Settle Wolftracks

Settle Wolftracks

Walks, Navigation Training and Outdoor Adventure for all ages

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Ingleborough: It's not about the Summit

WalksPosted by Jo Wulf Fri, March 14, 2014 13:41:12

How many times have we been up Ingleborough, usually on a training run whilst chatting with fellow fell-runners or struggling up, head down, breathing hard and descending full pelt on Ingleton Gala fell race day? Today is different. Yes, we’re donning running gear and fell shoes, but call it a rest day – Jan is saving his legs for the Howarth Hobble in two days’ time, but intends to enjoy his day off exploring this mountain of secrets… and what a day it turns out to be!

Firstly, I must thank a fellow explorer whose blog “A Three Peaks Up and Under” at http://oldfieldslimestone.blogspot.co.uk is absolutely riveting stuff. Stephen Oldfield’s blogs take you on a wondrous tour of places you THOUGHT you knew well, with his wonderfully informative writing complemented by loads of fabulous photos (and videos!) from every angle so that you feel you were there yourself! Totally inspired, Jan and I start out from Ingleton up past Crina Bottoms Farm in 3˚C fog, fairly confident that we will soon have our feet in the clouds. We are not disappointed as from about 400m, we catch our first glimpse of Ingleborough’s chiselled silhouette and blue sky through the thinning cloud. By this time, we have already ticked off a few features, so close to the path, yet walked past by most. Some (ancient?) shelters on the limestone scar to the north of the path, and then a little further along, Quaking Pot, which was impressive up close with its fern fronds dripping with water into the cave below and a rock bridge splitting the hole in half. A mystical hiding place that we spent a while wondering at. Now that we have full visibility, we can hatch a plan – an ascent of Falls Foot – will that chossy-looking grit stone gully go? Since we aren’t quite sure, we trot across the tussocky ground to take a closer look. Yes, it looks do-able, so without any hurrying at all, we enjoy picking our way up the layers of grit, lime and then grit stone again and then traversing north along the top edge, always keeping beneath the summit plateau.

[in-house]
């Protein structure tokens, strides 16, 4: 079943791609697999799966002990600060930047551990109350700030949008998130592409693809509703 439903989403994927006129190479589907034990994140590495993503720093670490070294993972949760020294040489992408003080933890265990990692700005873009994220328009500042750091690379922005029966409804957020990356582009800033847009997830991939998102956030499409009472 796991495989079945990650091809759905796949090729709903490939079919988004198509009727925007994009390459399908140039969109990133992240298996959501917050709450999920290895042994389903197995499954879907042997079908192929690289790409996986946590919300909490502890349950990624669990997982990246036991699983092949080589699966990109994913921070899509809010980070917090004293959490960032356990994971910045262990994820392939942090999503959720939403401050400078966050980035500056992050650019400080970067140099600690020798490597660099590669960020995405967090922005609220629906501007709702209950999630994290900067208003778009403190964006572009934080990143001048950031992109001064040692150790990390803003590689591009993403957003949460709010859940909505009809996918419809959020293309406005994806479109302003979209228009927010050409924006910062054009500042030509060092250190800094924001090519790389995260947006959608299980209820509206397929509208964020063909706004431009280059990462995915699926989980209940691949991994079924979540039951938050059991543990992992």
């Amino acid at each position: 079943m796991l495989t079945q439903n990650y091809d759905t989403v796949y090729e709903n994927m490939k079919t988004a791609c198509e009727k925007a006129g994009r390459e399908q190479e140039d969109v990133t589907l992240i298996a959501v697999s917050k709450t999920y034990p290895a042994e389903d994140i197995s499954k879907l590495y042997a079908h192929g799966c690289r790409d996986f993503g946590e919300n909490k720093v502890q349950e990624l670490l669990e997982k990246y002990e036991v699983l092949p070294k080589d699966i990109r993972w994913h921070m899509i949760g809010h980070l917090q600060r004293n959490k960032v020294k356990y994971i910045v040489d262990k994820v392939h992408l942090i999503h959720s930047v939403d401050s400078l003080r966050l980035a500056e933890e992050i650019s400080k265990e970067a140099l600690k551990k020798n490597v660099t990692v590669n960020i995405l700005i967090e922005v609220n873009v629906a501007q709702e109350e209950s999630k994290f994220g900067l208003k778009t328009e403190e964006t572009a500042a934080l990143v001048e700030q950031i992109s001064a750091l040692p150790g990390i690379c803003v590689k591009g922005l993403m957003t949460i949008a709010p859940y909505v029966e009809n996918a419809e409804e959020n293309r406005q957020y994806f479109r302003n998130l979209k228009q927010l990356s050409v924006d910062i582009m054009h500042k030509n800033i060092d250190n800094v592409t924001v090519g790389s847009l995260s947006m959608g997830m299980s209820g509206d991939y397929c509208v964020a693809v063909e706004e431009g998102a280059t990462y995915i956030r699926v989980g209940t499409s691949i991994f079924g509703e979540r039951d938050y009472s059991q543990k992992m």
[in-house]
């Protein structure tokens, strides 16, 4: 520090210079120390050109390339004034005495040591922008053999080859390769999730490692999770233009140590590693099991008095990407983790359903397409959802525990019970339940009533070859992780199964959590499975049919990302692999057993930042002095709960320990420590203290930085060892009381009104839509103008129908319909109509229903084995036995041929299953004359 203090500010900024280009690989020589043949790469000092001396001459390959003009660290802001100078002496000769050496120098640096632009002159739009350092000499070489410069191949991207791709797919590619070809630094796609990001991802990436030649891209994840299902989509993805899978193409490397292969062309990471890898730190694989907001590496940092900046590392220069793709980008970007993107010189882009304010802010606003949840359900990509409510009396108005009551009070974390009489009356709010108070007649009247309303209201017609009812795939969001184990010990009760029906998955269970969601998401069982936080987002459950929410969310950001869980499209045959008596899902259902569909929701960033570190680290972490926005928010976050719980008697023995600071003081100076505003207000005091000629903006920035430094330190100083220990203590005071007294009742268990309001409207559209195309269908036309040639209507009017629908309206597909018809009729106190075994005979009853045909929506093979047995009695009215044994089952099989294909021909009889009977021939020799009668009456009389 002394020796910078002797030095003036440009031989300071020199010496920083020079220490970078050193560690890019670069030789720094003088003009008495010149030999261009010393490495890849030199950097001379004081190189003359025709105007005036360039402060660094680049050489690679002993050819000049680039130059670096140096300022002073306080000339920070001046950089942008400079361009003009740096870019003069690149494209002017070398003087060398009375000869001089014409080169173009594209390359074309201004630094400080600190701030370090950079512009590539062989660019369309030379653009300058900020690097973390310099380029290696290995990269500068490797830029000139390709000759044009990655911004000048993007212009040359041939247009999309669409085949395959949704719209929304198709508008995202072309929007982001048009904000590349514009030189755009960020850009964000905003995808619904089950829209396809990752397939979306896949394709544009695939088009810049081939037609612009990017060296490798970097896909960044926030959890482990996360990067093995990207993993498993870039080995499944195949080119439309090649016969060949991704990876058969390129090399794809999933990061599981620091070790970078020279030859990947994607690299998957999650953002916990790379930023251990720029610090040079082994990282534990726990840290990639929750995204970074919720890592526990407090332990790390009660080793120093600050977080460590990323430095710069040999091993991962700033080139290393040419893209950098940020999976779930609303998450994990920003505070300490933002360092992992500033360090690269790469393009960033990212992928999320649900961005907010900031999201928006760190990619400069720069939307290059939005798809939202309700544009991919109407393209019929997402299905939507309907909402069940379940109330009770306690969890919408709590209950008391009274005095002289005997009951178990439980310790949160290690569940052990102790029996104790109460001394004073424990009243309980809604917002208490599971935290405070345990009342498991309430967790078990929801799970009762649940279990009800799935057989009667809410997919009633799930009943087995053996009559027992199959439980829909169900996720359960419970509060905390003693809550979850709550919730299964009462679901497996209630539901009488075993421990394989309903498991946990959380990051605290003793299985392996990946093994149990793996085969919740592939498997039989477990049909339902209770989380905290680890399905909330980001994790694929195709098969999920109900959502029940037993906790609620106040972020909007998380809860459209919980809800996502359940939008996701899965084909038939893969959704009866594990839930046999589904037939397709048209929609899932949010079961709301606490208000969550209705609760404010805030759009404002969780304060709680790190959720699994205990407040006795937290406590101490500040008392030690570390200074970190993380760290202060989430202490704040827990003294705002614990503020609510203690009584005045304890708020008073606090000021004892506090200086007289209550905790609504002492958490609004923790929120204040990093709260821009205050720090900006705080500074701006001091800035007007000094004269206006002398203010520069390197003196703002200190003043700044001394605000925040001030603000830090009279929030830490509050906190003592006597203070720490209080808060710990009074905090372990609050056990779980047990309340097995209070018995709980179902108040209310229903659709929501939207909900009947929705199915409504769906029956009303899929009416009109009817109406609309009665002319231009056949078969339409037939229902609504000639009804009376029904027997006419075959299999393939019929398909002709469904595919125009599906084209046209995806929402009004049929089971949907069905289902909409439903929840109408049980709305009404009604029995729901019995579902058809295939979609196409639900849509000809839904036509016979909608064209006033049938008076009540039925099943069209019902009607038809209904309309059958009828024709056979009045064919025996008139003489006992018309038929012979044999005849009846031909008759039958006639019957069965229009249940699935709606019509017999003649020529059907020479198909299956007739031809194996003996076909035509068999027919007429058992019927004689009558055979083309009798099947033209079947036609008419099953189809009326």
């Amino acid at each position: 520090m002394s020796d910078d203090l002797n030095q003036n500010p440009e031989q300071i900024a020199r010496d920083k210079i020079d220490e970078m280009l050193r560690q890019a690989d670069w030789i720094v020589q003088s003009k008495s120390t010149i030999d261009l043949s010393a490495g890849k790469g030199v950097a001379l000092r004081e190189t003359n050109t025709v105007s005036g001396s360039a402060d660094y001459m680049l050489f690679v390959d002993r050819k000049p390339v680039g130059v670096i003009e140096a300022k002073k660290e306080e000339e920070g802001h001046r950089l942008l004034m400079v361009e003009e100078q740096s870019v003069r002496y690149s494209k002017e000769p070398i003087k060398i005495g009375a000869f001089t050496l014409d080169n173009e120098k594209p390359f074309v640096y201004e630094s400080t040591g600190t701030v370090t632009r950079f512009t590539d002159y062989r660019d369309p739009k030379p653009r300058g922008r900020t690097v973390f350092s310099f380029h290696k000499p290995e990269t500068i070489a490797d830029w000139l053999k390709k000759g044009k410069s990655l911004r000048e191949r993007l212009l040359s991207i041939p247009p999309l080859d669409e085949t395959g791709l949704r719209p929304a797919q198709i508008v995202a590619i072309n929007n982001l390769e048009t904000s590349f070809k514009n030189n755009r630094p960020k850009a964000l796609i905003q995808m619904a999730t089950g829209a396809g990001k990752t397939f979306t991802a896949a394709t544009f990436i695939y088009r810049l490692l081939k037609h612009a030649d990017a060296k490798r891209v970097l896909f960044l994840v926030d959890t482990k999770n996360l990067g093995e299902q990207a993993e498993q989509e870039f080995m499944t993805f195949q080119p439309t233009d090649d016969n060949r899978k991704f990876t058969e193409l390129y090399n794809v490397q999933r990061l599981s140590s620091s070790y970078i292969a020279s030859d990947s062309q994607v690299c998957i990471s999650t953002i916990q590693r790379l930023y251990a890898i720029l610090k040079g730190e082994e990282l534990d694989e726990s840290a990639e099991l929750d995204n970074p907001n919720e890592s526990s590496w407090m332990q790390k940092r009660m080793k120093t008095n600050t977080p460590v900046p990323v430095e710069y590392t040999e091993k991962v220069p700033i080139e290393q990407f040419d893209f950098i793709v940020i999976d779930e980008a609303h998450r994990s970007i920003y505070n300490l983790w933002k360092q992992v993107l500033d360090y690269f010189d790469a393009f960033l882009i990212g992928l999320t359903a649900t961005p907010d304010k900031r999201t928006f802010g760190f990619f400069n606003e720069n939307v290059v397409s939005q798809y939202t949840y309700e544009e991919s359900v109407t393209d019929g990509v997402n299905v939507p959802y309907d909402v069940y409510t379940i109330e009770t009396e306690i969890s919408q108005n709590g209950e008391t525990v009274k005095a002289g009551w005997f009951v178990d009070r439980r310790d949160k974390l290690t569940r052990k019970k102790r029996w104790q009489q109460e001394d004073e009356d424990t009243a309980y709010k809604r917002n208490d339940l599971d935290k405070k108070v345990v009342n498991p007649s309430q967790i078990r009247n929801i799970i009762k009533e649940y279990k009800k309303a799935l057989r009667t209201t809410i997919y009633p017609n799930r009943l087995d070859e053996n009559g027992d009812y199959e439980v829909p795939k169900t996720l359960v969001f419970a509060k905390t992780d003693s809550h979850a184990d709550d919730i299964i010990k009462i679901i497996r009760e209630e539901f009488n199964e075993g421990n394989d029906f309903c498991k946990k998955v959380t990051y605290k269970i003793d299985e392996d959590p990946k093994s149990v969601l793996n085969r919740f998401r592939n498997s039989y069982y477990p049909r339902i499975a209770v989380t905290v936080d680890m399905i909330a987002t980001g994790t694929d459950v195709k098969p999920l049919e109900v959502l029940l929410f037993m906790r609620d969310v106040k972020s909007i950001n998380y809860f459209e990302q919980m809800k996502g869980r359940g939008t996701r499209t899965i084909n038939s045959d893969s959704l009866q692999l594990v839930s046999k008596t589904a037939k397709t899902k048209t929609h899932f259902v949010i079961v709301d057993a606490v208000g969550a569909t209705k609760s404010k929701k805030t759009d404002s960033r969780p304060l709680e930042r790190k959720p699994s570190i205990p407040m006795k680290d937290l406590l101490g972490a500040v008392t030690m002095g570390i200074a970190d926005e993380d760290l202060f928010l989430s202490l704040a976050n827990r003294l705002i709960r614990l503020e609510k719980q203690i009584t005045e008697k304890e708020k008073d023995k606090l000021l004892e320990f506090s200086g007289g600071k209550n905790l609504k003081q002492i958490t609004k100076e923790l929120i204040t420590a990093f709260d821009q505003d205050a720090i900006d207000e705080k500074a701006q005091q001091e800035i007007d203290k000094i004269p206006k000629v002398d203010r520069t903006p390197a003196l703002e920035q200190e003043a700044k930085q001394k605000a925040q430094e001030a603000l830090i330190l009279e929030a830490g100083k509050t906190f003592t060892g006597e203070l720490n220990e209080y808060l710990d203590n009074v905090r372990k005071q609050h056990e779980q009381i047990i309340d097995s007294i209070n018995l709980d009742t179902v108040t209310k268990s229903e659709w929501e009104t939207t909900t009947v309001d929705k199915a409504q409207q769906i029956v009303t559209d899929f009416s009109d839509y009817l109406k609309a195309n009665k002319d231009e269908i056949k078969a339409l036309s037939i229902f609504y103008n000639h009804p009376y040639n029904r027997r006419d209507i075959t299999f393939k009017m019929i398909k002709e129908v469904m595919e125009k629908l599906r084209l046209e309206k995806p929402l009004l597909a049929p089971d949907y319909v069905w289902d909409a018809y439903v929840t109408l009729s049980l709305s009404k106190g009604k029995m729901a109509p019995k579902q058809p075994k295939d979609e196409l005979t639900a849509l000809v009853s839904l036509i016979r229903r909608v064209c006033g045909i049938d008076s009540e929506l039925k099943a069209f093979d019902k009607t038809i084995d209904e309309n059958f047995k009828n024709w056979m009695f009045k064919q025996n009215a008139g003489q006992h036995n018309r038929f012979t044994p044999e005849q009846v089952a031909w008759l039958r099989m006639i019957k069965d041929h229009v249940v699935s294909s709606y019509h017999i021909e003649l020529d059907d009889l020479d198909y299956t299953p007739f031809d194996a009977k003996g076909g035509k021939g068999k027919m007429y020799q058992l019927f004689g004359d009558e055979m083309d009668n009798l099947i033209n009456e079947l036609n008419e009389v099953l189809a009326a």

How happy we are in the sunshine, the inversion – a sea of cloud filling the valley below, giving Ingleborough the time it deserves for once. We take in its every feature, the patterns on the fractured grit stone cliffs, the curves of the plateau’s edge leading over to the ‘Swine’s Tail’, the curiously uniform lines of shake holes far beneath us, the perilous drop off Black Shiver… it’s not about the summit today, so when we do venture up to the very top, we ignore the trig point, and instead take a jog around the entire plateau, stopping to talk about the routes up from Clapham, Horton, the Hill Inn… reminiscing of previous ascents. Many a walker, even locals have been confused more than once in poor visibility up here… add snow to the equation, and finding the path you want requires time and careful navigation.

We are reluctant to descend as the cloud is not burning off, even though it’s nearly noon. But we still have a good view of our next objectives, Tatham Wife Hole, Green Edge and an ancient wall running east to west from this limestone feature, then Lead Mine Moss, several lovely cairns and the lone Hawthorn tree surrounded by a vast and gleaming limestone pavement, today showing off its spring buds. We find a baby Hawthorn tree just nearby, doing well in its protective mesh cage, and a sheep’s skeleton in a deep gryke – obviously limestone pavement is not a clever place for sheep to roam.

Soon after this we are back in the mist, and the drop in temperature is noticeable. On with an extra layer and we jog down to the car, chatting excitedly about all our finds! To top off our perfect day, we head to Inglesport Café for a coffee and a slice of cake (buying two slabs of rocky road for the children as we feel guilty that they have been at school whilst we have had so much fun!) As our order is taken, Fran is just serving a full English breakfast to another customer, and suddenly I am very hungry! “ Mini English for you?” asks Fran. So we treat ourselves to a mini (still substantial) version of the Full English, where the coffee is included! Fully refuelled (and yes, we had the cake too!) we head back to Settle in time for school pick up, the only deadline of the day! What a privilege to have this special day off with my lovely husband!



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Posted by Maddy Sat, March 15, 2014 15:09:11

Brilliant Jo, nice that you had time off to enjoy the scenery and time together. Don't feel guilty ( I never did ) !! Impressive photographs by the way. Hope you put this all in a diary or book one day. x

Posted by danny Sat, March 15, 2014 10:04:35

Lovely enthusiastic blog - will make me get out and do the walk (sometime!). A good reminder that the summit is not everything - too easy to climb away with blinkers on.
Temp. inversion always a treat - very special feeling walking above the clouds.

Posted by Louise Ambrosi Sat, March 15, 2014 09:00:30

Impressive landscape! I would definitely need the incentive of an English breakfast, cake and coffee at the end as a reward but looks like the ultimate date!